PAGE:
I was startled, and also surprised by the boldness and indignation of this big fellow. I soon realized, though, that we had so thoroughly established our “shifts” in the kitchen that, according the cockroach, I had broken our apparently unspoken arrangement. I guess the cockroach figured that whatever was on the kitchen counter at 11pm was as much—if not more—his as it was mine. Excusez-moi, Monsieur Coquerelle.
Well, I made away with the yogurt, and he made away with his life. Lucky for him the cockroach killer was asleep for the night, and the counter top is no place for a crunchy/squishy “palmetto bug” death in any case. (My personal aversion to killing cockroaches comes not from any moral qualms, but rather from physical ones.) I did make sure to bang up the counter top items on the way out of the kitchen, though, just to shake him up a bit and stake my own claim to the kitchen territory.
|Posted by Kimberly on April 9, 2011 at 6:20 PM||comments (2)|
|Posted by Kimberly on April 7, 2011 at 10:50 AM||comments (1)|
|Posted by Kimberly on March 8, 2011 at 6:00 PM||comments (2)|
It is 11:38 a.m. and I am sitting in my kitchen patio enjoying the sounds of the Metairie Mardi Gras Day parades. This muted combination of sounds wafts over the houses in the neighborhood and weaves in through the windows of my house and through the open kitchen doors: connecting the inside of the house to the outside porch and the backyard; the fresh air and the breezes; the clouds and the sky.
These parade sounds include a lilting background of cheering voices woven together with music from marching bands, brass bands, and from float speakers: old-school Mardi Gras classics by Dizzy Gillespie and Louis Armstrong interspersed with popular rap songs--and punctuated with an occasional riffed brass horn accent thrown out by an enthusiastic band member; or an official vehicle siren clicked on-and-off in an encouraging burst of brief whoops; or a string of celebratory horn-beepings sent by parade vehicle drivers to parade-goers on the sidewalks and sidewalk bleachers set up specially for the occasion.
In addition to the parade sounds in the distance, the radio brings the music of WWOZ community radio (the funkiest station in the nation) into the house. A small sampling of today's lineup includes brass bands (Rebirth!), Mardi Gras Indian music (The Wild Magnolias), and the distinctive New Orleans sound of Dr. John and Professor Longhair--with that irresistible rhythm that has a full-circle twist in every beat--and deep south blues from the likes of Son House, Junior Kimbrough, and local legends like Koko Taylor and Irma Thomas.
The porch doors are also open to fill the house with the sweet scents of a semi-tropical spring, tossed about and circulating freely in the brisk winds today. I'm especially aware of this smell since returning last night after a brief trip to Arizona. The early blooming flowers have emerged around the neighborhood in the past weeks and taken-things-to-the-next-level with the assistance of the rain that fell while I was away.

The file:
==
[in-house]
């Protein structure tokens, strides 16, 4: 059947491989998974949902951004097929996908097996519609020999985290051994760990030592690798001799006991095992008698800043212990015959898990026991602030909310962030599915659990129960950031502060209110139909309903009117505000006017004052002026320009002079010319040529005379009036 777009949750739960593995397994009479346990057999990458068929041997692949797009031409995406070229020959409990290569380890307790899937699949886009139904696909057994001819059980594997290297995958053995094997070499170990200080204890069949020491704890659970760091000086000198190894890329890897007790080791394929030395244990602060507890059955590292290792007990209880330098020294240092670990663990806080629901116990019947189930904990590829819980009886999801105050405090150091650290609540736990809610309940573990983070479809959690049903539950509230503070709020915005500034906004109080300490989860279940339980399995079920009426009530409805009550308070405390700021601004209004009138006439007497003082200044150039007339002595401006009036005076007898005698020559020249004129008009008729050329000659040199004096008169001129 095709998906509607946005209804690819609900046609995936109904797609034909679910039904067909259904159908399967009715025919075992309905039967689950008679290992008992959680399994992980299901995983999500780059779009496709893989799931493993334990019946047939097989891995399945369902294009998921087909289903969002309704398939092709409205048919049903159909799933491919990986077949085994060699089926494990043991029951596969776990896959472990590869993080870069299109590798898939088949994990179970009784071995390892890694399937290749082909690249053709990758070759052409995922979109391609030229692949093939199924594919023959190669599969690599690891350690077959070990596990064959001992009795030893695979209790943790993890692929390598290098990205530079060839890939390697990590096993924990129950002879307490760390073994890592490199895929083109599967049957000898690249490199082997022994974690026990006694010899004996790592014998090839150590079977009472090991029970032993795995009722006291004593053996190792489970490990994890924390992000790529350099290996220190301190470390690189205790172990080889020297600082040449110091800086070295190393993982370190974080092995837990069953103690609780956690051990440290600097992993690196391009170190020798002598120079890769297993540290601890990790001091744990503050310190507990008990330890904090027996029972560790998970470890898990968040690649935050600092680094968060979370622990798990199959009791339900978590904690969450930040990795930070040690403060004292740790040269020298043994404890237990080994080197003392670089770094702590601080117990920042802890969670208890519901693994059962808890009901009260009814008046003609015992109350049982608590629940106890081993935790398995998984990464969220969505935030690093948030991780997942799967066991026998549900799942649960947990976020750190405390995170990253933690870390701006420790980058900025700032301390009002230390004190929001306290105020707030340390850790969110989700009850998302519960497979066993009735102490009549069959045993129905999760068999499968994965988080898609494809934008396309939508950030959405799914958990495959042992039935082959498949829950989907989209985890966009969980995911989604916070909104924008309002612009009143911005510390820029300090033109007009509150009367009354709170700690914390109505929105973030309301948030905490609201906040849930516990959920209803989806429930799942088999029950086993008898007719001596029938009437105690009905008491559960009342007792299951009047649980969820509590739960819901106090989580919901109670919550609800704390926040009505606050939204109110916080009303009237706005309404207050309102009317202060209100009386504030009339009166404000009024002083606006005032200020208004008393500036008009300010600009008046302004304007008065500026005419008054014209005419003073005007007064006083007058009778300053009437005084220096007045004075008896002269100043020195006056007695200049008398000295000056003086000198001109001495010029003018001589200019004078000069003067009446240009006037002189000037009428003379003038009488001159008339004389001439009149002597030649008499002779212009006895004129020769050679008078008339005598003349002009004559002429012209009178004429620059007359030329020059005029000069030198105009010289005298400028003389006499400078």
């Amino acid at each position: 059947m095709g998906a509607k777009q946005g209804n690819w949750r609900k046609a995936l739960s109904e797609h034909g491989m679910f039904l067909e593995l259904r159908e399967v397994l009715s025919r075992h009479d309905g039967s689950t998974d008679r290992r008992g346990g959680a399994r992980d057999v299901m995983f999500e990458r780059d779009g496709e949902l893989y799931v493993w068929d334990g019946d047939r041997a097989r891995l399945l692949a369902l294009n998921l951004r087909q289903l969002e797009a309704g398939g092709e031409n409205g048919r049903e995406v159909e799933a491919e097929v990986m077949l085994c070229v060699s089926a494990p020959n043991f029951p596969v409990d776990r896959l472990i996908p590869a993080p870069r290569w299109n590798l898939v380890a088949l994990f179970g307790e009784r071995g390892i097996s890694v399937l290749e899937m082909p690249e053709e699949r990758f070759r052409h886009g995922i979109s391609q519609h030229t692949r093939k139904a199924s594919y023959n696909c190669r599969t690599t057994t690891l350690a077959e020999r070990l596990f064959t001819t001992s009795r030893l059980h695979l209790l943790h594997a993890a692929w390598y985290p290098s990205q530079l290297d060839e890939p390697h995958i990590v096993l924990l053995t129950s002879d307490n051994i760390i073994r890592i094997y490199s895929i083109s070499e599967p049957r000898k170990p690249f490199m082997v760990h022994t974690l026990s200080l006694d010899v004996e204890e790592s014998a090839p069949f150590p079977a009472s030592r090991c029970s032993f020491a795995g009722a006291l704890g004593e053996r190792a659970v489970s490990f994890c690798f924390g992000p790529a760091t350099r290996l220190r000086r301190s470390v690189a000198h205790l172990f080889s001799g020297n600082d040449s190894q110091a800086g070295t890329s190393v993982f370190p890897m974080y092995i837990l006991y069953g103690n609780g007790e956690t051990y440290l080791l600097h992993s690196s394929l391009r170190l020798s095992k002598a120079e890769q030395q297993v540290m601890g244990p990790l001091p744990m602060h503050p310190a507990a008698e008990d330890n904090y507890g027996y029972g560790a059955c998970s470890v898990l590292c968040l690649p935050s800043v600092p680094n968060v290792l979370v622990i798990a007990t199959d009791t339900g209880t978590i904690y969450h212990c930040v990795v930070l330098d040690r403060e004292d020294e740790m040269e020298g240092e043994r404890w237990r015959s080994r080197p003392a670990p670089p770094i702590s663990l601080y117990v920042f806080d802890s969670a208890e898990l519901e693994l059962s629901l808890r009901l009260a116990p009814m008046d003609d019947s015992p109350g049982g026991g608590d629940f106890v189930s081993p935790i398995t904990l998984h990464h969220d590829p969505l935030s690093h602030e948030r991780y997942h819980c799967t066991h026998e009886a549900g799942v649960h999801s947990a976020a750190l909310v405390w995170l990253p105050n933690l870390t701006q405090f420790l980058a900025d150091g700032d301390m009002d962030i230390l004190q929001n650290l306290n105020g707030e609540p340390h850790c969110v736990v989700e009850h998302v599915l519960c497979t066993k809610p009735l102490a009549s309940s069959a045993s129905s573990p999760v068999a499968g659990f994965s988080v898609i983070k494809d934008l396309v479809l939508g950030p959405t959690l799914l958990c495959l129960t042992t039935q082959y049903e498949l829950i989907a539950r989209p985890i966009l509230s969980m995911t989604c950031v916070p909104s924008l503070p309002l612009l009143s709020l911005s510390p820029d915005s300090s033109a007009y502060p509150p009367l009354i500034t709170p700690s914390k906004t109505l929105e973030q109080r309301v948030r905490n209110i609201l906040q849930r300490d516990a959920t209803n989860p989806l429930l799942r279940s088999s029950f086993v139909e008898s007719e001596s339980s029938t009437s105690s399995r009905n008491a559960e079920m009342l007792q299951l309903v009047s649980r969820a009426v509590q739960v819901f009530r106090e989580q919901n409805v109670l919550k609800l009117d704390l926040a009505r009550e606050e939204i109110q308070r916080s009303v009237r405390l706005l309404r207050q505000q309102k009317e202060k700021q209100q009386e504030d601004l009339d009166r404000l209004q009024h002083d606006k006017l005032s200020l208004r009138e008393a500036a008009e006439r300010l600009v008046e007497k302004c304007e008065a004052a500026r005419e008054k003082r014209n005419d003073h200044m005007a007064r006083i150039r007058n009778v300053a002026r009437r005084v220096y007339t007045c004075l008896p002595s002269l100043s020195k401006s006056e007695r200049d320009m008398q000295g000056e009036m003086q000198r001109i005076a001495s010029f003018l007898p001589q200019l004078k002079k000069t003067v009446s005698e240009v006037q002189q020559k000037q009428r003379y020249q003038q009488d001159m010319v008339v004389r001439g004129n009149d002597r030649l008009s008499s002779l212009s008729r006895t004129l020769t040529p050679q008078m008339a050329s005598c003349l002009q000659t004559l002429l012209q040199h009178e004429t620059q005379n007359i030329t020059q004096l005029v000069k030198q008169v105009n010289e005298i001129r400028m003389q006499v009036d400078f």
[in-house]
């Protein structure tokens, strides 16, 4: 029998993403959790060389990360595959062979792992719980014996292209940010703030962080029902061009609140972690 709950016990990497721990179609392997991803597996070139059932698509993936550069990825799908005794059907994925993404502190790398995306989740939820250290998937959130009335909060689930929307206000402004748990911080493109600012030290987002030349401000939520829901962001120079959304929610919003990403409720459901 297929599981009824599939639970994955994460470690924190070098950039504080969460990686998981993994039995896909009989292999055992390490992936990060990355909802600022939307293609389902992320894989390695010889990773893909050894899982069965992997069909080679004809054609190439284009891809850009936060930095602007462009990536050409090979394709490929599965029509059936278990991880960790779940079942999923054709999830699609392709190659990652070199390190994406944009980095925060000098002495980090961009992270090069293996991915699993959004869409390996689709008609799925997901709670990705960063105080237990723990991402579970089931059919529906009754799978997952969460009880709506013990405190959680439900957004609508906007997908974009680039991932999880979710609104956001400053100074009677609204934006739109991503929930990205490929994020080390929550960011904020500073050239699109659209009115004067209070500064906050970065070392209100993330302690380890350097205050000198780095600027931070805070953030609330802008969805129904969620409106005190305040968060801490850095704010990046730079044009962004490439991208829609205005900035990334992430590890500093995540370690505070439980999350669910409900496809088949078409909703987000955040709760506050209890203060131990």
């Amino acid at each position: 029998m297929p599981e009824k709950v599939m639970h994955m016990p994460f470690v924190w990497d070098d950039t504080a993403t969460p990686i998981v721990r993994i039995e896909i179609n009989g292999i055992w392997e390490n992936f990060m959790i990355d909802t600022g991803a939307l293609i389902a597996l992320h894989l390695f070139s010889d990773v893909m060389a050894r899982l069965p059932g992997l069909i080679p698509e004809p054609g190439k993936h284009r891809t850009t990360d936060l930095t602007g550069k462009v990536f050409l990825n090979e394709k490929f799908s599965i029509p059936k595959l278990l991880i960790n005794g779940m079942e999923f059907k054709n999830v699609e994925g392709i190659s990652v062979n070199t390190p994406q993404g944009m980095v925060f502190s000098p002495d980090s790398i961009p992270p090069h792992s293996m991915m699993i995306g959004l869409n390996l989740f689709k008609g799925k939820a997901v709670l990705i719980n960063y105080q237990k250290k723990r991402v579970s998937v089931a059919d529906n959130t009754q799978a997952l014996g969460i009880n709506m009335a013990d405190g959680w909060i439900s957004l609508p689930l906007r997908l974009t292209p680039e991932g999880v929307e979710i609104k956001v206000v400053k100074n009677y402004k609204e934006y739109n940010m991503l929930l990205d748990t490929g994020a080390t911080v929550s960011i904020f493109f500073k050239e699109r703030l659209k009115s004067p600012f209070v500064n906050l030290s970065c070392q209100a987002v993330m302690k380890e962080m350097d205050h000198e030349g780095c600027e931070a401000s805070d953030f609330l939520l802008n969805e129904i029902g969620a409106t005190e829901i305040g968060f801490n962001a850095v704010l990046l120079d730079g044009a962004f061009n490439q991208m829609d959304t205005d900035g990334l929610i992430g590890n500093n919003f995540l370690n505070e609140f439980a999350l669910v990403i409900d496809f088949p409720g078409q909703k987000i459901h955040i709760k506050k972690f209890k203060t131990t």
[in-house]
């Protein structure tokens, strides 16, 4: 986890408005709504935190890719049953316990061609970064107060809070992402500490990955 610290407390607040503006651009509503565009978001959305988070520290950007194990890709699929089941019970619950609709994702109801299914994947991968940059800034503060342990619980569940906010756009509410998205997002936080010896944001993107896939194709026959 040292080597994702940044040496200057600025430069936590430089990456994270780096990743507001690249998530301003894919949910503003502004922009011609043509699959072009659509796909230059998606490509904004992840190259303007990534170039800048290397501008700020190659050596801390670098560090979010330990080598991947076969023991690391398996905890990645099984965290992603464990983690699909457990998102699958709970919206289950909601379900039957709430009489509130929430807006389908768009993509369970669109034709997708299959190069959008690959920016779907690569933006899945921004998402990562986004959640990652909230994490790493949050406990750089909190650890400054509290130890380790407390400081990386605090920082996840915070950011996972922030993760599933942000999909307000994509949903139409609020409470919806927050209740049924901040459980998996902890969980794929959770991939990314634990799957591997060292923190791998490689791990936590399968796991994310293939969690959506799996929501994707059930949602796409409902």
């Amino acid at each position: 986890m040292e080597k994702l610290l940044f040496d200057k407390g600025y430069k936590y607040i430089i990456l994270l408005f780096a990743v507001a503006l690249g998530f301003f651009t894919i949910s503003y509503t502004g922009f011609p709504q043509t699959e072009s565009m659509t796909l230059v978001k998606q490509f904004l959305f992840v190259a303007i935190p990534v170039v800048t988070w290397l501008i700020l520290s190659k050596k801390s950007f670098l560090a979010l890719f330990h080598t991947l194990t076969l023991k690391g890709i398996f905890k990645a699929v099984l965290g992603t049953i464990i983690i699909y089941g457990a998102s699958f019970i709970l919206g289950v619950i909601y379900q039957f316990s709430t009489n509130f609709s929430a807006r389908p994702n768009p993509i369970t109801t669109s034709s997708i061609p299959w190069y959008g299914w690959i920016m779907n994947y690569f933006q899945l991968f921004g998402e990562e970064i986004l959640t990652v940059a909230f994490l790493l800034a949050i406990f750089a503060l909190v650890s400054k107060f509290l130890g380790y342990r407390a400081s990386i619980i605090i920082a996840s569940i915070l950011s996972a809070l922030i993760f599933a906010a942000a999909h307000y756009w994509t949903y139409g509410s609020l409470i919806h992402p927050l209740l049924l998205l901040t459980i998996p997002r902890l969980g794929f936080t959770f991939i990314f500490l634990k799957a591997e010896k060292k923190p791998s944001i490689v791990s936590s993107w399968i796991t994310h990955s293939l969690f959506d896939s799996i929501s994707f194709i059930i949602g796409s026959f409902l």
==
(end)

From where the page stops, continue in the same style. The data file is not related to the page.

I also suspect that spending a few days in the arid and relatively un-fragrant Arizona desert climate heightens my awareness of the rich fragrances that emerge here as soon as winter even starts to think about ending--beginning with the smaller plants around this time of year, and increasing in intensity as the flowering trees and bushes that grace the Deep South begin a series of blooming cycles that will end only when the chill of winter begins: the first-to-bloom Japanese cherry tree, and the Camilla bush blossoms, and the blossoms of the signature magnolia tree with its distinct pattern of stature and appearance; its unique way of holding itself and hanging its leaves and moving in the wind; and a scent that you could never forget if ever you had felt it deeply, ever allowed yourself to surrender to even a single instance of the magnolia tree and be carried by its spirit--even if once and only for a moment.
So, for the first time this year, the smell of the blossoms is strong enough to be carried in the air and circulated in the still-cool spring breezes near the ground. Clouds stream rapidly far above, carried by larger and more aggressive winds in the atmosphere, and down below the combined scent of all the blooming flowers is perceptible to any who care to breathe in deeply.
The winds rise and fall, asking the tree branches to dance and they accept, leaves shimmering with delight. Through the kitchen window I see the occasional solitary leaf breaking away from its tree and drifting down past the houses, sometimes alone but more often followed by others--nature sending "second-line" parades down streets and sidewalks on a day without sunshine, a day that threatens to rain but will not, holding off even thunder until the afternoon when the 2011 Mardi Gras parades will have safely wound down. The three weeks of celebration that built up to it will have come to an end. Tomorrow morning, it will be Ash Wednesday and--except for the beads caught up in tree branches en route--you will be hard-pressed to find trace that the whole spectacular series of events had even happened.